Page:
Nga Tohu

In 1840 more than 500 chiefs signed the Treaty of Waitangi, New Zealand’s founding document. Ngā Tohu, when complete, will contain a biographical sketch of each signatory.


SignatureSheetSigned asProbable nameTribeHapūSigning Occasion
23Sheet 6 — The Bay of Plenty (Fedarb) SheetMatatehokiaMatatēhokiaNgāti Awa?Whakatāne 16 June 1840

Matatēhokia signed the Bay of Plenty (Fedarb) sheet of the Treaty of Waitangi at Whakatāne on 16 June 1840. This may have been Hohaia Matatēhokia, a rangatira (chief) of the Ngāti Maumoana, Ngāti Pūkeko, Ngāti Rangataua and Te Patutahora hapū (subtribes) of Ngāti Awa.

Hohaia was a magistrate of the Compensation Court in Whakatāne. In 1867, when the court was hearing claims to land in the Bay of Plenty, Hohaia said that those who had travelled to attend it should be fed. After Ngāti Pūkeko provided food, John Wilson, the commissioner, refused to pay half its cost.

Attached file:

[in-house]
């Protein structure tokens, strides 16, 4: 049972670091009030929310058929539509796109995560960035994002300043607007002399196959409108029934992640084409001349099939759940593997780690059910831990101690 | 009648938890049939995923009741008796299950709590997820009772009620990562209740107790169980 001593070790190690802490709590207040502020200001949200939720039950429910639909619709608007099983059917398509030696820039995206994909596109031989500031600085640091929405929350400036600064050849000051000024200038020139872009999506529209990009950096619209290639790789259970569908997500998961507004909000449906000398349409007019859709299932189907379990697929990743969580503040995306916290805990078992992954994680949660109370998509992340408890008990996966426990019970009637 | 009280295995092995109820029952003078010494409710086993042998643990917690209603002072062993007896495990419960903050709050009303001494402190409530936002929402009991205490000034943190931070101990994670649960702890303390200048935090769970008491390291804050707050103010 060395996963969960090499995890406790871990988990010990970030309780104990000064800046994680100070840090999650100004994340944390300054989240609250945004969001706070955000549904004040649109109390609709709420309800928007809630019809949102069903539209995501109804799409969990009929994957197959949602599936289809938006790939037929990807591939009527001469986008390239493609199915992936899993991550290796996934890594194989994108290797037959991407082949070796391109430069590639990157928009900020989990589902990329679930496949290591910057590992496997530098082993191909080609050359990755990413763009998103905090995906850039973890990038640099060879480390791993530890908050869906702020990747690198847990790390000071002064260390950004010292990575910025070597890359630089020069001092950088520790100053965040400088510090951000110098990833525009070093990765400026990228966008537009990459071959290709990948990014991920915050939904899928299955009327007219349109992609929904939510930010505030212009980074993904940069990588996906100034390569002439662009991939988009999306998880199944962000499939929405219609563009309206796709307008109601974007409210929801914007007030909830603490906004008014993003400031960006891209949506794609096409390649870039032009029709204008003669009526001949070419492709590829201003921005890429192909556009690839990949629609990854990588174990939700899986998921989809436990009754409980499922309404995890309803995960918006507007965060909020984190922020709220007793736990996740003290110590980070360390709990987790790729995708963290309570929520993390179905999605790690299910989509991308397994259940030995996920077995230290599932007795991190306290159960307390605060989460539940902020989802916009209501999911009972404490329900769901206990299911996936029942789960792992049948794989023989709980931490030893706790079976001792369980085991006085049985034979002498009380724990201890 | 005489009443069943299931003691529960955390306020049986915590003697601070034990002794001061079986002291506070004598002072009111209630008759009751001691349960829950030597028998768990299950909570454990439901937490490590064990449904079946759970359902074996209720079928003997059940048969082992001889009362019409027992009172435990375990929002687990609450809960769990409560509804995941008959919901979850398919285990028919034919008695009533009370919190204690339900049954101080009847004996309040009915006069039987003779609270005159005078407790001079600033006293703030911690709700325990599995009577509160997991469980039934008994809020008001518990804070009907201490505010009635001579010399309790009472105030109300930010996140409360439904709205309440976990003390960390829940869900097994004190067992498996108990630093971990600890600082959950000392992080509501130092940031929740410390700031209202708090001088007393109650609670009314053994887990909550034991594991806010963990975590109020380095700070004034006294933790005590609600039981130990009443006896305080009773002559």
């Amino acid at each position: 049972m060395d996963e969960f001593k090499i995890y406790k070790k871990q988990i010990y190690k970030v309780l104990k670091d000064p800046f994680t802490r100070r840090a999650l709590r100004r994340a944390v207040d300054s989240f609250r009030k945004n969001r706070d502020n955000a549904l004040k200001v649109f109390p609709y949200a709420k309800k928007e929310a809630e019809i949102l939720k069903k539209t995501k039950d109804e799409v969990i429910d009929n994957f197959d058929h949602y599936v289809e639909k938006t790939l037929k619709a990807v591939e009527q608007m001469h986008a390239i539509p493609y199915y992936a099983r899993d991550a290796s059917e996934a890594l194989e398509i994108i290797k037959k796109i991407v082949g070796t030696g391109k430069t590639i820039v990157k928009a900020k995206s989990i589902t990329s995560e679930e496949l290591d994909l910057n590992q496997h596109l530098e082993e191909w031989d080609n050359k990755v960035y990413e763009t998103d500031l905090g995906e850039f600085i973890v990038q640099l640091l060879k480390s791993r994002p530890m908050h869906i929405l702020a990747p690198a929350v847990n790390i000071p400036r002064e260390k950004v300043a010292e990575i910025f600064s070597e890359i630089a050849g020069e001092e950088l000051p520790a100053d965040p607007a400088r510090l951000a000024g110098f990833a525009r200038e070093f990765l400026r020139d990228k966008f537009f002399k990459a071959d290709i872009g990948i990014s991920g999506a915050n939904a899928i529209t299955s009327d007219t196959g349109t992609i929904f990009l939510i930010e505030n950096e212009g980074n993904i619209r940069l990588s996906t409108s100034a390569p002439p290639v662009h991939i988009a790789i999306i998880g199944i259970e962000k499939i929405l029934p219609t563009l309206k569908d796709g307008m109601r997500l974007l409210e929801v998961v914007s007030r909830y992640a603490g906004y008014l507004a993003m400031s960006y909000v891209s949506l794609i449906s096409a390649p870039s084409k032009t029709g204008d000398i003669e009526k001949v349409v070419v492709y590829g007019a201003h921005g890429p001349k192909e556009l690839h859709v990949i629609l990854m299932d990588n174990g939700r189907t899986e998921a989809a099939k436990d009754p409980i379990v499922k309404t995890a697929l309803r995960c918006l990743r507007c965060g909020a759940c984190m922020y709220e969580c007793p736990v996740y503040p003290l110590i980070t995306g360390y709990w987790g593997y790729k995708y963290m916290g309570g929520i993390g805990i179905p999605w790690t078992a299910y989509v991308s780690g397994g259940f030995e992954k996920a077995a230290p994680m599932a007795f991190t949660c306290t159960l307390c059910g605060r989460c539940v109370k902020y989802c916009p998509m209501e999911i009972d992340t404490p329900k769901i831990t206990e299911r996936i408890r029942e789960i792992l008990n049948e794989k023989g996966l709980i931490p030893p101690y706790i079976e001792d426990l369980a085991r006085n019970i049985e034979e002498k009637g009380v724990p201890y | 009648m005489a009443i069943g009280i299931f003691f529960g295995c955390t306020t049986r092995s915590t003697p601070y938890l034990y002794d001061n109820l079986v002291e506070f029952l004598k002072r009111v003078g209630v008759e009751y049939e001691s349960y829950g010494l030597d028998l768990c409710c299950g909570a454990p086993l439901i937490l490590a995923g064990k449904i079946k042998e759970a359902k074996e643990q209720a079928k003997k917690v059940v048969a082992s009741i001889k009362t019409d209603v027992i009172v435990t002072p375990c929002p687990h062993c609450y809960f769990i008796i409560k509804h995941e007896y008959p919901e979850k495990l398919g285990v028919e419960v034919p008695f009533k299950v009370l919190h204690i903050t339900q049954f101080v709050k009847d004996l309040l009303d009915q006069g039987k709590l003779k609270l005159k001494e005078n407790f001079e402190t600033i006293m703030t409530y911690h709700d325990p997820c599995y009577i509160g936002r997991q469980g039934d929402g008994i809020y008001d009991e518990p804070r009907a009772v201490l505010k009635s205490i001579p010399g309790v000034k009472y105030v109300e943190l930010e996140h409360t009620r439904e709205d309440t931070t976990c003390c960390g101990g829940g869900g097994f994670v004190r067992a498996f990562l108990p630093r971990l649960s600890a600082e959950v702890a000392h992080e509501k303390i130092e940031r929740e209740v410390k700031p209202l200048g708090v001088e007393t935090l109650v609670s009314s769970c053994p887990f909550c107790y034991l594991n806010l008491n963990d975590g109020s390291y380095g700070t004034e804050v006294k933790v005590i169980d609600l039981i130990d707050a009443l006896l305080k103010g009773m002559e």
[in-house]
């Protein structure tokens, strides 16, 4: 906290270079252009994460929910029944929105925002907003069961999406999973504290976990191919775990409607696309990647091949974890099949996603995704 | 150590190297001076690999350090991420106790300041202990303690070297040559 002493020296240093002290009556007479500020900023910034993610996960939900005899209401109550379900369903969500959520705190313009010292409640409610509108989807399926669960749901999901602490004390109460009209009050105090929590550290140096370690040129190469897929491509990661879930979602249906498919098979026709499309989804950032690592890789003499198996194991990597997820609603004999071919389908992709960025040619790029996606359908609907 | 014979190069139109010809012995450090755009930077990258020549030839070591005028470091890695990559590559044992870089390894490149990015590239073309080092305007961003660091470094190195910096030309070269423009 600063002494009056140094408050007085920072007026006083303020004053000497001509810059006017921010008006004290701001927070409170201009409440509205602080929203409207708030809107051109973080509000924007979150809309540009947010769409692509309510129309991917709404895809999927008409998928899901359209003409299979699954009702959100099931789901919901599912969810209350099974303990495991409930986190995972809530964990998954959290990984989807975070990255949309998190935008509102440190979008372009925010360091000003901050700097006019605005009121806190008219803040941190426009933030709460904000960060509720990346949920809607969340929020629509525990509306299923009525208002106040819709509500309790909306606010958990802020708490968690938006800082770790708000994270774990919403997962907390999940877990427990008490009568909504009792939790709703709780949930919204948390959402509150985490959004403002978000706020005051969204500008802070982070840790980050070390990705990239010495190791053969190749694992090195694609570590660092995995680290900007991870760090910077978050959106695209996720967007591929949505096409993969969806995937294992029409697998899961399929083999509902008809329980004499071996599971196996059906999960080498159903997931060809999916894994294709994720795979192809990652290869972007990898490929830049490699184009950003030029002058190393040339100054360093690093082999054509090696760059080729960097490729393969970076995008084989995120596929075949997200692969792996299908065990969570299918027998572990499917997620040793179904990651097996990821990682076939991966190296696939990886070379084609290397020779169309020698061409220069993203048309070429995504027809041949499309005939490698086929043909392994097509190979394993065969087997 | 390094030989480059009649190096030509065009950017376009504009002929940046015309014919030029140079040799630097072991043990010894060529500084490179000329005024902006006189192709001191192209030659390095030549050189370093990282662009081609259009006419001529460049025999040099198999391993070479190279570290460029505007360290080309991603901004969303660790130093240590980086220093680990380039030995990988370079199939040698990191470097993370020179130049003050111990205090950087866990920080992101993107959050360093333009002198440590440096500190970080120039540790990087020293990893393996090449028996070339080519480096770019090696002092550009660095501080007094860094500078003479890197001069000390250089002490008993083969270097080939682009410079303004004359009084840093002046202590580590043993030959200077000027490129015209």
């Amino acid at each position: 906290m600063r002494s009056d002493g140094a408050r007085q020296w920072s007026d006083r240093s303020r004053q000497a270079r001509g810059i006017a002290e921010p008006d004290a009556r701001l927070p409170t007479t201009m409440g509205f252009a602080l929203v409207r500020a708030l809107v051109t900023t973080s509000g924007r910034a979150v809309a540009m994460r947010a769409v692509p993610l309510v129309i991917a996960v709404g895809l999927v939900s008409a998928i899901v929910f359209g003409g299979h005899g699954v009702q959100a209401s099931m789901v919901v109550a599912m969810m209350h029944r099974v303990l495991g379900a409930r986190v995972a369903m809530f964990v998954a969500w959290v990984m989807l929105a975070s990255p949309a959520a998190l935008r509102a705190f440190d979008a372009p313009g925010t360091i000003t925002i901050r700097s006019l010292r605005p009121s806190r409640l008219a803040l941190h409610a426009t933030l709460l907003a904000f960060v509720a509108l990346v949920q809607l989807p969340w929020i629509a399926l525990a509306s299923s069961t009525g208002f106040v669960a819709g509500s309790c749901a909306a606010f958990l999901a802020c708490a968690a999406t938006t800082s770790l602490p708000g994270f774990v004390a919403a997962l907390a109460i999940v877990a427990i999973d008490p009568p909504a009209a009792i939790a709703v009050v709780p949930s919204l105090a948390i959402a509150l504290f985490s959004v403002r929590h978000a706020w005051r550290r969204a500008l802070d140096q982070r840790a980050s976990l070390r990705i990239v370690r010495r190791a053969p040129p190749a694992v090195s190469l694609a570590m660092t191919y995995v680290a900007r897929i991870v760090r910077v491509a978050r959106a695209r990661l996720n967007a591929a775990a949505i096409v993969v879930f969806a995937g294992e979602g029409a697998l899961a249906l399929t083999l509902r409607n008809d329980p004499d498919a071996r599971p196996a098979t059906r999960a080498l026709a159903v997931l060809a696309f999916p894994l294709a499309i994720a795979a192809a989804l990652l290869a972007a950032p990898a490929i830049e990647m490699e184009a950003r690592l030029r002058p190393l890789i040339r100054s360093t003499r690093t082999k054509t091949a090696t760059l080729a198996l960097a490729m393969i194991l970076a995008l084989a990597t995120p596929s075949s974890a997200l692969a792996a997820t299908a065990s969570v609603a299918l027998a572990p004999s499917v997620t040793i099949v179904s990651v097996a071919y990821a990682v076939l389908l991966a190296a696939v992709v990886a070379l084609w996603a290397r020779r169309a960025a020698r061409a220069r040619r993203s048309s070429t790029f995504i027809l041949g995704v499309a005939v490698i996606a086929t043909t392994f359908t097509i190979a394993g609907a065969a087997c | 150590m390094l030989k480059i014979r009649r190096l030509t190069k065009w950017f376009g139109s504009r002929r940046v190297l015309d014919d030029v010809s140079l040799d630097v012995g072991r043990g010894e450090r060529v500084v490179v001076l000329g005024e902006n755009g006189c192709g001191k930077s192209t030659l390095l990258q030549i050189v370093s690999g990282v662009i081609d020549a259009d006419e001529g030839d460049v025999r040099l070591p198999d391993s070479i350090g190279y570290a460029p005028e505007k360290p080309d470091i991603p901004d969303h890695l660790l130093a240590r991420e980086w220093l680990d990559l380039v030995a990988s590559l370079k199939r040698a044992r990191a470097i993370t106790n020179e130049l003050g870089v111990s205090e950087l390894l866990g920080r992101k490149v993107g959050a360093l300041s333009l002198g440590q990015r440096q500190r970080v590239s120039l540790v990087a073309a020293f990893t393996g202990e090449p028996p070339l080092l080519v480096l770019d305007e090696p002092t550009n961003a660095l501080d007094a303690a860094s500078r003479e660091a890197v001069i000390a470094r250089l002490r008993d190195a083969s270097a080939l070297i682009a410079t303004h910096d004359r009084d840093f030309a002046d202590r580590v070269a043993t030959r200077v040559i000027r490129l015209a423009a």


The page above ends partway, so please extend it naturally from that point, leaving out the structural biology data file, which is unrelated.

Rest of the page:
Hohaia initiated the construction of Mataatua, a carved house at Whakatāne he conceived of as a memorial to peace between Ngāti Awa and Urewera after they had fought in the New Zealand Wars. Opened in March 1875, Mataatua embodied ancestors of both iwi (tribes). It was exhibited at the 1879 International Exhibition in Sydney before being stored in London’s Victoria and Albert Museum for decades. [1] After being re-erected in Otago Museum, Mataatua was returned to Ngāti Awa in 1996 and reopened in Whakatāne in 2011.

[1] Carved Maori houseNew Zealand Herald, 30 December 1922, p. 8 

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